Nearly all computer projects need a ROM of some type. To date I have used PROMs. It works but the fear of making a mistake in the programming of the PROM, makes the process unpleasant. Enter the Flash RAM, re-programmable as if it was RAM (well nearly). Well actually they still need a programmer for simple systems. So I had a look at programming in-circuit. Here is a concept were an Arduino can be plugged in the "board" and the Flash RAM reprogrammed in-circuit:
The main problem here is that the diodes will slow down the normal operation of the Flash RAM.
Okay, how about a programmer? Unfortunately the Arduino does not have enough output pins. So we need a Mega 2560 or a port expander. Looking at port expanders four options are:
- use two Arduinos connected by an I2C bus
- use a PCF8574 port expander (which also uses an I2C bus)
- use a serial to parallel chip such as the 74HC595
- use a 74HC374 (a tri-state 8 x flip-flip)
The PCF8574 has the advantage that the port is bi-directional, but this feature is not needed here. Here a strip-board version of the PCF8574:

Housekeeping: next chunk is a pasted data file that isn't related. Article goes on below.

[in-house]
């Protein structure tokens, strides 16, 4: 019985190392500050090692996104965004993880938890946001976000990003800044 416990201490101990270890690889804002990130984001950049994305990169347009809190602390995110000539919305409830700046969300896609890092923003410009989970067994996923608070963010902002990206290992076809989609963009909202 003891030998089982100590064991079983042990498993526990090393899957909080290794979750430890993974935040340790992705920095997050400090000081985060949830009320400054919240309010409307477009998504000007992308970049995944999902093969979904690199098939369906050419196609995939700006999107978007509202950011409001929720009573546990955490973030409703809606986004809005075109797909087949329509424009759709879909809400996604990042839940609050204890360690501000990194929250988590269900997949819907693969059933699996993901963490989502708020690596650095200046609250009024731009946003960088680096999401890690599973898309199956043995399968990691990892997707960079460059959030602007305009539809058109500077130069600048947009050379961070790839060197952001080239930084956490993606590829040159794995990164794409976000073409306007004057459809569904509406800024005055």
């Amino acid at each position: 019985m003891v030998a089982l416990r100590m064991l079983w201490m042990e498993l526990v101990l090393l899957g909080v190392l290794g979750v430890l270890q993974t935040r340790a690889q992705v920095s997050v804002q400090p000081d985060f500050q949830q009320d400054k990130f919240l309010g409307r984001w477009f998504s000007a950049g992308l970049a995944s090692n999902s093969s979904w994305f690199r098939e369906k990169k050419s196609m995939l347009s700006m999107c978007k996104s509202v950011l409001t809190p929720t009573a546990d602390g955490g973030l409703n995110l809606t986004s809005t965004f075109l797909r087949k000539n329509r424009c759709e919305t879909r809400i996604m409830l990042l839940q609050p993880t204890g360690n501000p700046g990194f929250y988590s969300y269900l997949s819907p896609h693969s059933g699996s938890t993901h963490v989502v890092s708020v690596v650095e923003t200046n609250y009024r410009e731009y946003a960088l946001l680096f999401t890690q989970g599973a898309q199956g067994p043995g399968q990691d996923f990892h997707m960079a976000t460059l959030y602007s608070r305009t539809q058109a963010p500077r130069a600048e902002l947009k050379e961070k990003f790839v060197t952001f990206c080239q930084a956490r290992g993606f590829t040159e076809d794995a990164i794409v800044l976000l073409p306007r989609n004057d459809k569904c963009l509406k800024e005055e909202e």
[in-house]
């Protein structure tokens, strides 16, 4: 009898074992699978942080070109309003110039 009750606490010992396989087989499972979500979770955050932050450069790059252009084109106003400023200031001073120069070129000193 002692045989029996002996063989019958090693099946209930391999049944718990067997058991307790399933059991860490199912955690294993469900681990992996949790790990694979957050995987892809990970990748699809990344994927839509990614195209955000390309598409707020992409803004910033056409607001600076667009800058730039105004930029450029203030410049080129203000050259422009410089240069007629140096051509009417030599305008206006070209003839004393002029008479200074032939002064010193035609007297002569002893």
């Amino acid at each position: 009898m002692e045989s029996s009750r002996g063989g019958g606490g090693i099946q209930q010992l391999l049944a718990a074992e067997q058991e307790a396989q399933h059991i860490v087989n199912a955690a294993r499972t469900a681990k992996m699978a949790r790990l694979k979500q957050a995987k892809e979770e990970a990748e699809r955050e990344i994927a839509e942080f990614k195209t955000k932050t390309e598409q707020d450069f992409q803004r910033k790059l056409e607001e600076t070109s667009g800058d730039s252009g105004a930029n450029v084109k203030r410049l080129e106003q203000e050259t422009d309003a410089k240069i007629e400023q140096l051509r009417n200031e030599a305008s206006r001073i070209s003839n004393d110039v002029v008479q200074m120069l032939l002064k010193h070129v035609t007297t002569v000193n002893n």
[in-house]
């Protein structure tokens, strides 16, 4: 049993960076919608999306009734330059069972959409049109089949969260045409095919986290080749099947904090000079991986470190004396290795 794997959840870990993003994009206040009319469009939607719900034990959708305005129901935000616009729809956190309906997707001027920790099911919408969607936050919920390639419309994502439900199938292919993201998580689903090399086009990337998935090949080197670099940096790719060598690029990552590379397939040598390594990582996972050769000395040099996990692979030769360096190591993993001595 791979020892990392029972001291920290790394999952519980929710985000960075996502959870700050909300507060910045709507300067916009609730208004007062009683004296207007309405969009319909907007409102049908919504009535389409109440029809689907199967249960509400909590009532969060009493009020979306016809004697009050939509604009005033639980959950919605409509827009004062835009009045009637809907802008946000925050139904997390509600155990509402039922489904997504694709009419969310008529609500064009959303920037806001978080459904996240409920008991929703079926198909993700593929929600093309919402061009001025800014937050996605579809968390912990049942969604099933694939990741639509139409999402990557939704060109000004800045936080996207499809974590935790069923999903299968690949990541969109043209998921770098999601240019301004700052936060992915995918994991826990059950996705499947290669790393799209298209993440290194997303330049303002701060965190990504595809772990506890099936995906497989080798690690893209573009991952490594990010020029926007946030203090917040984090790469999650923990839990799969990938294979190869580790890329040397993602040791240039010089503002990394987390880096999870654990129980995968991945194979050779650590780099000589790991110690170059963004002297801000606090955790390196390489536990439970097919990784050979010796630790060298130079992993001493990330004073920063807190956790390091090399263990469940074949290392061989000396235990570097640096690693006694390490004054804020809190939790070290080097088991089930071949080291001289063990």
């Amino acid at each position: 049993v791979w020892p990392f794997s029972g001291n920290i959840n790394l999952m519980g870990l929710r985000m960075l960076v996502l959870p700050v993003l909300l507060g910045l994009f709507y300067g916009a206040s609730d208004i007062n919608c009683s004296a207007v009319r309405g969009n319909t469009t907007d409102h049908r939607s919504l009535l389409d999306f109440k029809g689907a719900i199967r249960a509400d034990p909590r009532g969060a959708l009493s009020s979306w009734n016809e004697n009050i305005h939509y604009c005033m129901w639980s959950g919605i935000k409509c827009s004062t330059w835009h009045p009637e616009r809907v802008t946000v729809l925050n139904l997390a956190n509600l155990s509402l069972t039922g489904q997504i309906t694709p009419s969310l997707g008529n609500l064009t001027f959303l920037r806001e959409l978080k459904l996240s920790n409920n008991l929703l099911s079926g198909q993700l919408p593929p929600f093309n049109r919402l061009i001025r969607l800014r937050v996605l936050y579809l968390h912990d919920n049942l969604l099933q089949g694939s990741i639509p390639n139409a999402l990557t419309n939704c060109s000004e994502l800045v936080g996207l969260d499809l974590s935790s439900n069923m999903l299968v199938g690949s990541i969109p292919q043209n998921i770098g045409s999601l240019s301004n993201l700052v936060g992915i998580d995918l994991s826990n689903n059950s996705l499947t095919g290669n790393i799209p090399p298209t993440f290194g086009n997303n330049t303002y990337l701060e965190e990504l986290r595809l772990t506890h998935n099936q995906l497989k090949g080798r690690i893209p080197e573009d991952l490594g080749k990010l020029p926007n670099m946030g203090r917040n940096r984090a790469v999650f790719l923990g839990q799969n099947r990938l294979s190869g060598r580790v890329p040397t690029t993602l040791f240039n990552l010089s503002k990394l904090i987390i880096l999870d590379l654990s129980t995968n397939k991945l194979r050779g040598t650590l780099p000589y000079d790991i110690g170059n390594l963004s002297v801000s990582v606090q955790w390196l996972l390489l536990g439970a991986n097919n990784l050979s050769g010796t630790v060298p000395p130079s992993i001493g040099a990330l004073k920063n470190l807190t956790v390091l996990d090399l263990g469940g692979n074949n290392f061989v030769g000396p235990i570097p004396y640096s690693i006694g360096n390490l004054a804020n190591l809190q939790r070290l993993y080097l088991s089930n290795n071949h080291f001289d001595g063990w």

The other design of interest is the 74HC374:
The 74HC374 design will be much faster and has just enough outputs to fully program a 32k x 8 bit Flash RAM. So the clear winner.
Strip Board Programmer
I knocked up a strip-board programmer:
While this is not too bad, it may make a good PCB project.
The other problem is the Nano memory capacity. To date I have been storing the programming data in code. The nano only has 32k Flash and we want to program a 32k Flash RAM. A bit of a tight fit! I suppose I could just program 50% at a time. The other options are to use a different Arduino product (a Mega 2650 for example) or to load the programming data from the serial console at program time (i.e. program the Flash RAM 64 bytes at a time as the data is received).
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